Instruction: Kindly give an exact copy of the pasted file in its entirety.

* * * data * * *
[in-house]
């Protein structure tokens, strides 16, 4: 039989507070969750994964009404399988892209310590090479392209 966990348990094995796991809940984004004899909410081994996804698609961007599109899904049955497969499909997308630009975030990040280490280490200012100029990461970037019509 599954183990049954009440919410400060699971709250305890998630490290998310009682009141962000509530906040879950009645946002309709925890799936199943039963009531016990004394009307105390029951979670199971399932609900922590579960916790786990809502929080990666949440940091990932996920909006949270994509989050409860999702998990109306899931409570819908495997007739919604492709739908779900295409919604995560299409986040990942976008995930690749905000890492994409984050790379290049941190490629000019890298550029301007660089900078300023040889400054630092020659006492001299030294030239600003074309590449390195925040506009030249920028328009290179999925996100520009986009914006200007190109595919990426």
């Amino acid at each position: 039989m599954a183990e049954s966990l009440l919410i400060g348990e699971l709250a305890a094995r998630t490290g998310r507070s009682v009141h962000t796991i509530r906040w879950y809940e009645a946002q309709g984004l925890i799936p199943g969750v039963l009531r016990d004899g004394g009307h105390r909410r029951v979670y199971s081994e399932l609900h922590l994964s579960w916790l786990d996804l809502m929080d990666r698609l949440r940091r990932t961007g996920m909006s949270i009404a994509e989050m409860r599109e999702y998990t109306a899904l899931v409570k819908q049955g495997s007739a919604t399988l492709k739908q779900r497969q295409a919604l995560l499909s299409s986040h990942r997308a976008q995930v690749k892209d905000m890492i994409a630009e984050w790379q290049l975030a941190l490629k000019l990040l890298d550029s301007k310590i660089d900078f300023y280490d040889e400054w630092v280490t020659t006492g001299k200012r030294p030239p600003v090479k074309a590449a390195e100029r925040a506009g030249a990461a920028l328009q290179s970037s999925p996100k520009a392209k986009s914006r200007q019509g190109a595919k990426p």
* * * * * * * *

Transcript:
[in-house]
């Protein structure tokens, strides 16, 4: 039989507070969750994964009404399988892209310590090479392209 966990348990094995796991809940984004004899909410081994996804698609961007599109899904049955497969499909997308630009975030990040280490280490200012100029990461970037019509 599954183990049954009440919410400060699971709250305890998630490290998310009682009141962000509530906040879950009645946002309709925890799936199943039963009531016990004394009307105390029951979670199971399932609900922590579960916790786990809502929080990666949440940091990932996920909006949270994509989050409860999702998990109306899931409570819908495997007739919604492709739908779900295409919604995560299409986040990942976008995930690749905000890492994409984050790379290049941190490629000019890298550029301007660089900078300023040889400054630092020659006492001299030294030239600003074309590449390195925040506009030249920028328009290179999925996100520009986009914006200007190109595919990426």
């Amino acid at each position: 039989m599954a183990e049954s966990l009440l919410i400060g348990e699971l709250a305890a094995r998630t490290g998310r507070s009682v009141h962000t796991i509530r906040w879950y809940e009645a946002q309709g984004l925890i799936p199943g969750v039963l009531r016990d004899g004394g009307h105390r909410r029951v979670y199971s081994e399932l609900h922590l994964s579960w916790l786990d996804l809502m929080d990666r698609l949440r940091r990932t961007g996920m909006s949270i009404a994509e989050m409860r599109e999702y998990t109306a899904l899931v409570k819908q049955g495997s007739a919604t399988l492709k739908q779900r497969q295409a919604l995560l499909s299409s986040h990942r997308a976008q995930v690749k892209d905000m890492i994409a630009e984050w790379q290049l975030a941190l490629k000019l990040l890298d550029s301007k310590i660089d900078f300023y280490d040889e400054w630092v280490t020659t006492g001299k200012r030294p030239p600003v090479k074309a590449a390195e100029r925040a506009g030249a990461a920028l328009q290179s970037s999925p996100k520009a392209k986009s914006r200007q019509g190109a595919k990426p």